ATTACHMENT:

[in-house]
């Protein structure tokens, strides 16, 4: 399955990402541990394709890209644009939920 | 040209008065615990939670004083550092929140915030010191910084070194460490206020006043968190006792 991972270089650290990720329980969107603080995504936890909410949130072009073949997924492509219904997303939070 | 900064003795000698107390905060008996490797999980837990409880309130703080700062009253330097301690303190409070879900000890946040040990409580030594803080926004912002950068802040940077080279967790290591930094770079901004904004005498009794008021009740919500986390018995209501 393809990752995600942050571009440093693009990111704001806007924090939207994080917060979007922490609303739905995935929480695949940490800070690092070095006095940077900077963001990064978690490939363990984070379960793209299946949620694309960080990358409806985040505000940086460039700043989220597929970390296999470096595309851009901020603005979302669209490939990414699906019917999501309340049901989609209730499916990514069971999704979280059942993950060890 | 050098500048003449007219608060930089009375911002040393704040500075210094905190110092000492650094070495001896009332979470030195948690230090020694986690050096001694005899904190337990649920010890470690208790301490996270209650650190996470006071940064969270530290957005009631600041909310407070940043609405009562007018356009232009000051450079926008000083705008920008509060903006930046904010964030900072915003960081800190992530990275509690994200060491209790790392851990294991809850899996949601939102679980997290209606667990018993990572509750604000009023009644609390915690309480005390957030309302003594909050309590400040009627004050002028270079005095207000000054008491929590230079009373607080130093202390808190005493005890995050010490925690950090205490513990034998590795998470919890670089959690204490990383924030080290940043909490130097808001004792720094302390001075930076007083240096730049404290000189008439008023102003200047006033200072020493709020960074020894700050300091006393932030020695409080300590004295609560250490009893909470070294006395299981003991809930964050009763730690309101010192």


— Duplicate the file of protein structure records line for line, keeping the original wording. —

[in-house]
């Protein structure tokens, strides 16, 4: 399955990402541990394709890209644009939920 | 040209008065615990939670004083550092929140915030010191910084070194460490206020006043968190006792 991972270089650290990720329980969107603080995504936890909410949130072009073949997924492509219904997303939070 | 900064003795000698107390905060008996490797999980837990409880309130703080700062009253330097301690303190409070879900000890946040040990409580030594803080926004912002950068802040940077080279967790290591930094770079901004904004005498009794008021009740919500986390018995209501 393809990752995600942050571009440093693009990111704001806007924090939207994080917060979007922490609303739905995935929480695949940490800070690092070095006095940077900077963001990064978690490939363990984070379960793209299946949620694309960080990358409806985040505000940086460039700043989220597929970390296999470096595309851009901020603005979302669209490939990414699906019917999501309340049901989609209730499916990514069971999704979280059942993950060890 | 050098500048003449007219608060930089009375911002040393704040500075210094905190110092000492650094070495001896009332979470030195948690230090020694986690050096001694005899904190337990649920010890470690208790301490996270209650650190996470006071940064969270530290957005009631600041909310407070940043609405009562007018356009232009000051450079926008000083705008920008509060903006930046904010964030900072915003960081800190992530990275509690994200060491209790790392851990294991809850899996949601939102679980997290209606667990018993990572509750604000009023009644609390915690309480005390957030309302003594909050309590400040009627004050002028270079005095207000000054008491929590230079009373607080130093202390808190005493005890995050010490925690950090205490513990034998590795998470919890670089959690204490990383924030080290940043909490130097808001004792720094302390001075930076007083240096730049404290000189008439008023102003200047006033200072020493709020960074020894700050300091006393932030020695409080300590004295609560250490009893909470070294006395299981003991809930964050009763730690309101010192």